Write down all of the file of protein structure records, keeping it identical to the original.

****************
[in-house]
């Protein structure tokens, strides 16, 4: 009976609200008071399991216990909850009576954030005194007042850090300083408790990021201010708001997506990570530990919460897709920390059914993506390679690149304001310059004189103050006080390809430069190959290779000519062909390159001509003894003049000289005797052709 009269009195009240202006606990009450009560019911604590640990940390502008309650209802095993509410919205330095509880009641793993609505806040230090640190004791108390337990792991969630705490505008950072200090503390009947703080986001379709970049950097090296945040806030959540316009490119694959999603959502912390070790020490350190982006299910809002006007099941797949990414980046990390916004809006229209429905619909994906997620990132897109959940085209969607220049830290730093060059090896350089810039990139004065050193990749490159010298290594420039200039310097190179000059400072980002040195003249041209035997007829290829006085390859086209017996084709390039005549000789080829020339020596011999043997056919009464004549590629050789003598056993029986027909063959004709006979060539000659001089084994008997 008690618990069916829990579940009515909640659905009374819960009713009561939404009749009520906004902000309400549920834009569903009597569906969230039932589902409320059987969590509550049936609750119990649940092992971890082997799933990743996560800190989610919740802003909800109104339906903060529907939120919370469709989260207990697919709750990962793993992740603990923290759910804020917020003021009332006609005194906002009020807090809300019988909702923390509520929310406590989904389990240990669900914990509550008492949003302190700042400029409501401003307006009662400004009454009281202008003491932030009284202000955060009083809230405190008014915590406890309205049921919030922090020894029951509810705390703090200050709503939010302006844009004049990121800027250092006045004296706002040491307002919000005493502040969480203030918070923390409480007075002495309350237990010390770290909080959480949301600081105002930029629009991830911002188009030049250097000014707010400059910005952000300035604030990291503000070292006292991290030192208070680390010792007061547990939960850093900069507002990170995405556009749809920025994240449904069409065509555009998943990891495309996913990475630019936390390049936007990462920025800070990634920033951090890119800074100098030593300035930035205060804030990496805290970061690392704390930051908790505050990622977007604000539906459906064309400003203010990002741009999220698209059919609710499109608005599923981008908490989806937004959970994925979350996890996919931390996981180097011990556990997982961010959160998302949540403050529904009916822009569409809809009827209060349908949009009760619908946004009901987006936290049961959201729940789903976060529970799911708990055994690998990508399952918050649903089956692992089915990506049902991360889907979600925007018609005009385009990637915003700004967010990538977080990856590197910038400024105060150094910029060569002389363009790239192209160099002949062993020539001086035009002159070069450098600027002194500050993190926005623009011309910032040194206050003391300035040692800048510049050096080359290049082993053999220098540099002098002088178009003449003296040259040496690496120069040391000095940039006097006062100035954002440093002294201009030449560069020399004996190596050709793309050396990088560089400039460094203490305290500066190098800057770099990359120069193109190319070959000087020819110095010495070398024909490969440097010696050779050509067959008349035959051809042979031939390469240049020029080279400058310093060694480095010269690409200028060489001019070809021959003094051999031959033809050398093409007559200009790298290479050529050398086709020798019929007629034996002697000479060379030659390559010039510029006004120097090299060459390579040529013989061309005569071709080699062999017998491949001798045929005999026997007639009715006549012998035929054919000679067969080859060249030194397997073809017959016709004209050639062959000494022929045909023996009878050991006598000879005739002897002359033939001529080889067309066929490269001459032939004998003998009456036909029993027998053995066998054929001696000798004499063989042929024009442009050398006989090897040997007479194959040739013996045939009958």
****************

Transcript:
[in-house]
């Protein structure tokens, strides 16, 4: 009976609200008071399991216990909850009576954030005194007042850090300083408790990021201010708001997506990570530990919460897709920390059914993506390679690149304001310059004189103050006080390809430069190959290779000519062909390159001509003894003049000289005797052709 009269009195009240202006606990009450009560019911604590640990940390502008309650209802095993509410919205330095509880009641793993609505806040230090640190004791108390337990792991969630705490505008950072200090503390009947703080986001379709970049950097090296945040806030959540316009490119694959999603959502912390070790020490350190982006299910809002006007099941797949990414980046990390916004809006229209429905619909994906997620990132897109959940085209969607220049830290730093060059090896350089810039990139004065050193990749490159010298290594420039200039310097190179000059400072980002040195003249041209035997007829290829006085390859086209017996084709390039005549000789080829020339020596011999043997056919009464004549590629050789003598056993029986027909063959004709006979060539000659001089084994008997 008690618990069916829990579940009515909640659905009374819960009713009561939404009749009520906004902000309400549920834009569903009597569906969230039932589902409320059987969590509550049936609750119990649940092992971890082997799933990743996560800190989610919740802003909800109104339906903060529907939120919370469709989260207990697919709750990962793993992740603990923290759910804020917020003021009332006609005194906002009020807090809300019988909702923390509520929310406590989904389990240990669900914990509550008492949003302190700042400029409501401003307006009662400004009454009281202008003491932030009284202000955060009083809230405190008014915590406890309205049921919030922090020894029951509810705390703090200050709503939010302006844009004049990121800027250092006045004296706002040491307002919000005493502040969480203030918070923390409480007075002495309350237990010390770290909080959480949301600081105002930029629009991830911002188009030049250097000014707010400059910005952000300035604030990291503000070292006292991290030192208070680390010792007061547990939960850093900069507002990170995405556009749809920025994240449904069409065509555009998943990891495309996913990475630019936390390049936007990462920025800070990634920033951090890119800074100098030593300035930035205060804030990496805290970061690392704390930051908790505050990622977007604000539906459906064309400003203010990002741009999220698209059919609710499109608005599923981008908490989806937004959970994925979350996890996919931390996981180097011990556990997982961010959160998302949540403050529904009916822009569409809809009827209060349908949009009760619908946004009901987006936290049961959201729940789903976060529970799911708990055994690998990508399952918050649903089956692992089915990506049902991360889907979600925007018609005009385009990637915003700004967010990538977080990856590197910038400024105060150094910029060569002389363009790239192209160099002949062993020539001086035009002159070069450098600027002194500050993190926005623009011309910032040194206050003391300035040692800048510049050096080359290049082993053999220098540099002098002088178009003449003296040259040496690496120069040391000095940039006097006062100035954002440093002294201009030449560069020399004996190596050709793309050396990088560089400039460094203490305290500066190098800057770099990359120069193109190319070959000087020819110095010495070398024909490969440097010696050779050509067959008349035959051809042979031939390469240049020029080279400058310093060694480095010269690409200028060489001019070809021959003094051999031959033809050398093409007559200009790298290479050529050398086709020798019929007629034996002697000479060379030659390559010039510029006004120097090299060459390579040529013989061309005569071709080699062999017998491949001798045929005999026997007639009715006549012998035929054919000679067969080859060249030194397997073809017959016709004209050639062959000494022929045909023996009878050991006598000879005739002897002359033939001529080889067309066929490269001459032939004998003998009456036909029993027998053995066998054929001696000798004499063989042929024009442009050398006989090897040997007479194959040739013996045939009958």